Sunday, 19 April 2015

Regarding Papias and the Oral Fixation

Once again I was thinking about Papias of Hierapolis. I was thinking about how he tells us that Mark based his gospel upon Peter's oral teaching, a statement of some interest given the recent emphasis upon the oral world in which Mark’s Gospel is thought to have originated. We have to be careful here, and eschew any narrative that would programmatically suppose that the gospel tradition en toto underwent a period of lengthy and exclusively oral development before anything was written down. Such a supposition was been around for some time, and more recently has become associated with the work of Milman Parry, Albert Lord, and Walter Ong. In recent scholarship Werner Kelber and James Dunn have especially emphasized the notion of an oral-only phase, and this is an area wherein Dunn’s significant achievement in Jesus Remembered perhaps could use some correction. Consider. Second Temple Jewish groups produced a significant amount of textual material. Thus they demonstrably could and would produce textual material. Christian groups and persons—most of whom were Jewish in background—are by no later than 50 also producing textual material, and thus they demonstrably could and would produce textual material, and this well before c. 69 or 70, the most commonly held date for Mark’s Gospel. Why, one wonders, they could or would not have produced textual material c. 30-50? Was there something about the Jesus tradition that made writing it down verboten? If so, what changed by c. 70? I know of no data that would either indicate the existence of such a prohibition or the subsequent dispensing therewith.

In this connexion the rate of literacy in early Christianity is altogether irrelevant. There is no evidence that the early Christians c. 30-50 differed notably in terms of literacy from Second Temple Judaism more broadly, and yet Second Temple Judaism quite happily produced texts throughout this period. There is no evidence that the Christians of c. 30 differed notably in terms of literary rate from the Christians of c. 50, and yet the Christians of 50 also quite happily produced texts. Let us consider the numbers. Let us suppose as given the much-vaunted but hardly unassailable 10% literary rate in the ancient Mediterranean and let us further suppose, for the sake of argument, that the statistics of church membership given in the New Testament are inflated to ten times their historical reality. That would still leave 12 persons in the upper room when Matthias was chosen to replace Judas, of whom 1.2 would be literate (cf. Acts 1:15); 300 who joined the movement at the first Christian Pentecost, of whom 30 would be literate (cf. Acts 2:41); and 50 who saw the resurrected Jesus, of whom 5 would be literate (cf. 1 Cor. 15:6). The point here is not to pass judgment upon the historical reality to which any of these passages attest, if any, but rather to demonstrate that even with a relatively low rate of literacy and assuming gross hyperbole in our sources regarding ecclesiastical demographics the earliest Christians had sufficient numbers to begin writing and reading each other’s work. After all, it only takes one to write and another to read a text. Compounded with the reality of the Second Temple Jewish world’s cultural and social investment in written text this is more than sufficient to call into question the “oral-only" hypothesis.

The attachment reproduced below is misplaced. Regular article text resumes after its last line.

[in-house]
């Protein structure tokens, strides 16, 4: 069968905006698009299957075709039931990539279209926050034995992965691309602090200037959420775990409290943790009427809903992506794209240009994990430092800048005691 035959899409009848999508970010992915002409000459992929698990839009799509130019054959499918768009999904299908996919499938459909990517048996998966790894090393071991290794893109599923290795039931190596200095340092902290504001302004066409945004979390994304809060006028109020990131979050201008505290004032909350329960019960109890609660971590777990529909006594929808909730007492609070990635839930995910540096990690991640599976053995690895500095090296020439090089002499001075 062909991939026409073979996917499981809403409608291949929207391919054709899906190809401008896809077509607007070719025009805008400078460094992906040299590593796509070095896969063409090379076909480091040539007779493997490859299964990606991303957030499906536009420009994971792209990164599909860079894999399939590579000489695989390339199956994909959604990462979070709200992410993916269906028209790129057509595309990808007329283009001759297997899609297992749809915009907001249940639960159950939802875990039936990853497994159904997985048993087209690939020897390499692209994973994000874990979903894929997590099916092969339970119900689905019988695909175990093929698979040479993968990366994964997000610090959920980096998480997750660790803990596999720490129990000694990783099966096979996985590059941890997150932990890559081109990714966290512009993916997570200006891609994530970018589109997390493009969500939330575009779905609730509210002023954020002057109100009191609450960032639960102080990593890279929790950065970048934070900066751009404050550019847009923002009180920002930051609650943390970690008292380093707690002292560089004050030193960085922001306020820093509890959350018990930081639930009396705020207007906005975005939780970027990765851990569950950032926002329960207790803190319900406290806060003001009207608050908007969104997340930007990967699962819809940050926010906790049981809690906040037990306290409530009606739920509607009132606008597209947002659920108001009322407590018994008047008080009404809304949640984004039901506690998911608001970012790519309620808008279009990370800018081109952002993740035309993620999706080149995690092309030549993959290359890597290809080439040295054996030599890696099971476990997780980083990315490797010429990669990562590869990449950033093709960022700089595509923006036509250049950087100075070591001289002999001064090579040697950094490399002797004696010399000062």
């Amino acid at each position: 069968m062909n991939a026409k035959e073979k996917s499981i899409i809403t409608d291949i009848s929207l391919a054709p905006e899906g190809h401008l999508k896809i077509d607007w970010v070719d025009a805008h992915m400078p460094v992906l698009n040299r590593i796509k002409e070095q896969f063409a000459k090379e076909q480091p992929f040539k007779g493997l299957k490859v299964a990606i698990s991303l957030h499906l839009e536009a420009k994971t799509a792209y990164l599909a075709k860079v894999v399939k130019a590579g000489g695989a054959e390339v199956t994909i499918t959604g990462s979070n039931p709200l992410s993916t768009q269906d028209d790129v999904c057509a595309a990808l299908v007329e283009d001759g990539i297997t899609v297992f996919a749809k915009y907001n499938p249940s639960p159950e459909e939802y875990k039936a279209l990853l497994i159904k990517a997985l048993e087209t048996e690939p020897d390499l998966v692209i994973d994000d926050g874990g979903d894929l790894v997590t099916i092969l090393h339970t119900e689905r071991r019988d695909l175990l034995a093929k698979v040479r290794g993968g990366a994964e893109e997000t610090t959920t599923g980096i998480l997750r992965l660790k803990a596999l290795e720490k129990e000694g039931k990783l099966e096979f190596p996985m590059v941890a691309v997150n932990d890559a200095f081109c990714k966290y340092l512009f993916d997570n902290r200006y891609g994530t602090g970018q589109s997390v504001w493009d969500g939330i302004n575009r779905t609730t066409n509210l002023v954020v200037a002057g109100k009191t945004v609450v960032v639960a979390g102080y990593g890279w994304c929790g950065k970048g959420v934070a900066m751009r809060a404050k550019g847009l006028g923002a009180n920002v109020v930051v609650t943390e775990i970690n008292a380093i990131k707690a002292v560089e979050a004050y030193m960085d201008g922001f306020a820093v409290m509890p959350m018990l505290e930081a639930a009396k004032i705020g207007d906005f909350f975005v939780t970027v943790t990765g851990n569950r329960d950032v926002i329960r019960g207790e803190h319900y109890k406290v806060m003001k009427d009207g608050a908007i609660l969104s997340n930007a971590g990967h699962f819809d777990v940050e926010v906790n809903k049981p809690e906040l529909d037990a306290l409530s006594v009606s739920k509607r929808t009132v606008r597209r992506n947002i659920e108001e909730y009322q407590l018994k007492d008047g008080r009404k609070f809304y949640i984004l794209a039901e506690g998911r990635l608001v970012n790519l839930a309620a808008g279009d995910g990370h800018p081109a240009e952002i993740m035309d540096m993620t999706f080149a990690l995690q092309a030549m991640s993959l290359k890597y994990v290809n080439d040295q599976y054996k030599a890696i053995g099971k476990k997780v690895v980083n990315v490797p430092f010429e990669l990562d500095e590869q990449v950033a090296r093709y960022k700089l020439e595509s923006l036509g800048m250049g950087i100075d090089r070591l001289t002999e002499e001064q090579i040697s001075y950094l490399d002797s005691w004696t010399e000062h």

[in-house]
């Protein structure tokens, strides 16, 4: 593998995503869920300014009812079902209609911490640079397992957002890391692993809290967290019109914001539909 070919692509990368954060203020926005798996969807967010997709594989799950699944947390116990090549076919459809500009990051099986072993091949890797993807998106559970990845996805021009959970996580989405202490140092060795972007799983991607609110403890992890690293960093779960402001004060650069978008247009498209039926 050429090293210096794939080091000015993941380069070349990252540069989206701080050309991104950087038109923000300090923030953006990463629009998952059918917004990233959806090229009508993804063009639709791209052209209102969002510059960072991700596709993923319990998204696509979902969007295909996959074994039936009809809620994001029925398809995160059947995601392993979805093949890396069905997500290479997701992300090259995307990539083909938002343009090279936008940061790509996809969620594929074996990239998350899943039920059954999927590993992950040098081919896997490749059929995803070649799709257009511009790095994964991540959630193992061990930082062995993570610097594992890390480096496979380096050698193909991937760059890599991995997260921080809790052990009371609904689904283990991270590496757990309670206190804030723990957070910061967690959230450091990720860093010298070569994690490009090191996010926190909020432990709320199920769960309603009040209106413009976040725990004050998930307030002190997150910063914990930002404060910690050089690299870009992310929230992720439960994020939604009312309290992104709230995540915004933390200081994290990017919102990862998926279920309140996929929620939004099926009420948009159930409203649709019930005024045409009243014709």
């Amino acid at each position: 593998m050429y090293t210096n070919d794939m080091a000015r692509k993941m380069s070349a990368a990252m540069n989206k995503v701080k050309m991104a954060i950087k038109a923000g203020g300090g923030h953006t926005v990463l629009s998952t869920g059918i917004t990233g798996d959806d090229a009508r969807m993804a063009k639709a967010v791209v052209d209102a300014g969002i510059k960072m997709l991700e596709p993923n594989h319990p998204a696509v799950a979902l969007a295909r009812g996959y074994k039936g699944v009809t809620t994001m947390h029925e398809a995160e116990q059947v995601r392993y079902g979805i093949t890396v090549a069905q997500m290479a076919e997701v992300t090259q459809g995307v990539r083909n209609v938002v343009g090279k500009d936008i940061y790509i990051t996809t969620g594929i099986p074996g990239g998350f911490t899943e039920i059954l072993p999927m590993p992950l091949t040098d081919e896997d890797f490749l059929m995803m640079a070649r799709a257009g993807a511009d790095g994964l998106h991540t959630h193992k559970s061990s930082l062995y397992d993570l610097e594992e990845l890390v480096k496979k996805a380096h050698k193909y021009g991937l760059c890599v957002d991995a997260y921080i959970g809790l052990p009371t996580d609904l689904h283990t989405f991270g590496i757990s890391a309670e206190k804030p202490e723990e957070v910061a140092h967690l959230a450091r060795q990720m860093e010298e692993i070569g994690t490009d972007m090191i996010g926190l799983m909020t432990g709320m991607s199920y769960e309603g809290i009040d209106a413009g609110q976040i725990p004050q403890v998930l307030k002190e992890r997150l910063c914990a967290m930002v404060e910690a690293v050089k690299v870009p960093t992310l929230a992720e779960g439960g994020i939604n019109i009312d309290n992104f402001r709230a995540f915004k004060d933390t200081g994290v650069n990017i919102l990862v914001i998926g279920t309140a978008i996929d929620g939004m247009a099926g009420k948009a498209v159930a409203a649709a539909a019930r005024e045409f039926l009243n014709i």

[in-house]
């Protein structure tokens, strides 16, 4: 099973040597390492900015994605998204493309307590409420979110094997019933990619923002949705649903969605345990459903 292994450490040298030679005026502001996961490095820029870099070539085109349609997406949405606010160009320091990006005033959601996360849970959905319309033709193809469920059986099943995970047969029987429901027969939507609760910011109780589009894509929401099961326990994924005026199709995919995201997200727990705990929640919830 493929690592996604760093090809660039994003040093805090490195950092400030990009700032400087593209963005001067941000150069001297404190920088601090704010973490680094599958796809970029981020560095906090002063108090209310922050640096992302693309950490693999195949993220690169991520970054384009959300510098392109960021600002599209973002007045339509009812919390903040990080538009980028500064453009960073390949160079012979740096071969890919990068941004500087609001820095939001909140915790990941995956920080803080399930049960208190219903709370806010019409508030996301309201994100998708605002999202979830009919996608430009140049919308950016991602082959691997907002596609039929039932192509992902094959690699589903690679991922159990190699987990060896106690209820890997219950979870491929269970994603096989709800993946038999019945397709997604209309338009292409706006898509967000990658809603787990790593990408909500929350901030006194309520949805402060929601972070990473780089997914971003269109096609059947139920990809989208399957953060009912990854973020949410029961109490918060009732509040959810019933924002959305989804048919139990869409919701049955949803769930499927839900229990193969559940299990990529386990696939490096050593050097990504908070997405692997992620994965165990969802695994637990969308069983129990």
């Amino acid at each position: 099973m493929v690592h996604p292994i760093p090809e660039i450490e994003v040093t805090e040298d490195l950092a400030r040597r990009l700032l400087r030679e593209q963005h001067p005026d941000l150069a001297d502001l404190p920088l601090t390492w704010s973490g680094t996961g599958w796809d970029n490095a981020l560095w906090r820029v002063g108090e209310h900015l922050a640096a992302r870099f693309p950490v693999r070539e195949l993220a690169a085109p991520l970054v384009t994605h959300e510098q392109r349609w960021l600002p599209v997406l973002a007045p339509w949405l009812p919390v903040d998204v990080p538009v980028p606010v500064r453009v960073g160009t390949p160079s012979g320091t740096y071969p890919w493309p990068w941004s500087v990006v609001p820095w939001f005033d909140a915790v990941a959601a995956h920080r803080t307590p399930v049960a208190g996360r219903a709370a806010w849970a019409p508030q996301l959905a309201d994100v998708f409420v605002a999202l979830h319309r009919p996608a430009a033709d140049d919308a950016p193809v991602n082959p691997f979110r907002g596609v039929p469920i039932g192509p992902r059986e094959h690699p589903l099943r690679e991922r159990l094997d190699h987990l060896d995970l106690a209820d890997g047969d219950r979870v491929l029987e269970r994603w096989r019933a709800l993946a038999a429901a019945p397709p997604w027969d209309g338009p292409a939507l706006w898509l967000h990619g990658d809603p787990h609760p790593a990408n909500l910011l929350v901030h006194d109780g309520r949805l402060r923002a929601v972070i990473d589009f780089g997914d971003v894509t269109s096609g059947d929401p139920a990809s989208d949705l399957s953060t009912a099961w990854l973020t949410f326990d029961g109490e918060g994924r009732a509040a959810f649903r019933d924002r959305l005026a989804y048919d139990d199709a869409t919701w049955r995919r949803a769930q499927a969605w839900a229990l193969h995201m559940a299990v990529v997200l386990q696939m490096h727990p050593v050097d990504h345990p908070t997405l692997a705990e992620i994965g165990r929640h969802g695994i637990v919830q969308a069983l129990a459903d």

This hypothesis does not adequately apprehend media diversity in the production of Mark’s Gospel because it treats orality and literacy functionally as a contradictories when in fact they are contraries. They coexist quite happily: texts are dictated during composition and read orally. Dialectically we might suggest that the material permanence of the written corrects for the material impermanence of the oral. We are now in a position wherein we can better understand the Israelite and later Jewish urgency to render their insights intelligible through the work of writing: it generated a material permanence that aided in the conceptual articulation of emergent insights that orality alone would not fashion. This in turn allows us to further situate the origins of the gospels more fully in the historical reality of Second Temple Judaism than might otherwise be the case, recognizing that there was for a Jewish movement nothing more natural than to communicate through writing what they believed that the God of Israel was doing in their time. That is to say, rarely did Mark reflect as fully his Jewish background than when he decided to write down Peter’s teaching about Jesus, and he did this within a wholly Jewish context.

The oral-only hypothesis faces another, insuperable, difficulty: if the oral tradition was so distinct from the written tradition, and given that we can know the oral tradition only through data that comes to us through written material, then how can we define the content or form of the oral tradition? And if we cannot define the content or form of the oral tradition then how can we know that it is so distinct from the written? And if the oral tradition can be defined via the written data then how can it be so distinct at all? It is Papias that cuts the Gordian Knot by telling us that what we find in Mark’s Gospel is something that is close to the oral world of the church than is, for instance, Matthew’s Gospel; far from being opposed to the work of Kelber, Dunn, and others, Papias provides much-needed evidentiary confirmation of what otherwise would remain but an interesting proposal. It does so however by leading us to the conclusion that either the literary remains represent fairly well the form and content of the oral tradition or we can never know much about the oral tradition at all. Thus it is alas a Pyrrhic victory, and one that sends us back to the actual data in front of us, namely the gospel texts.

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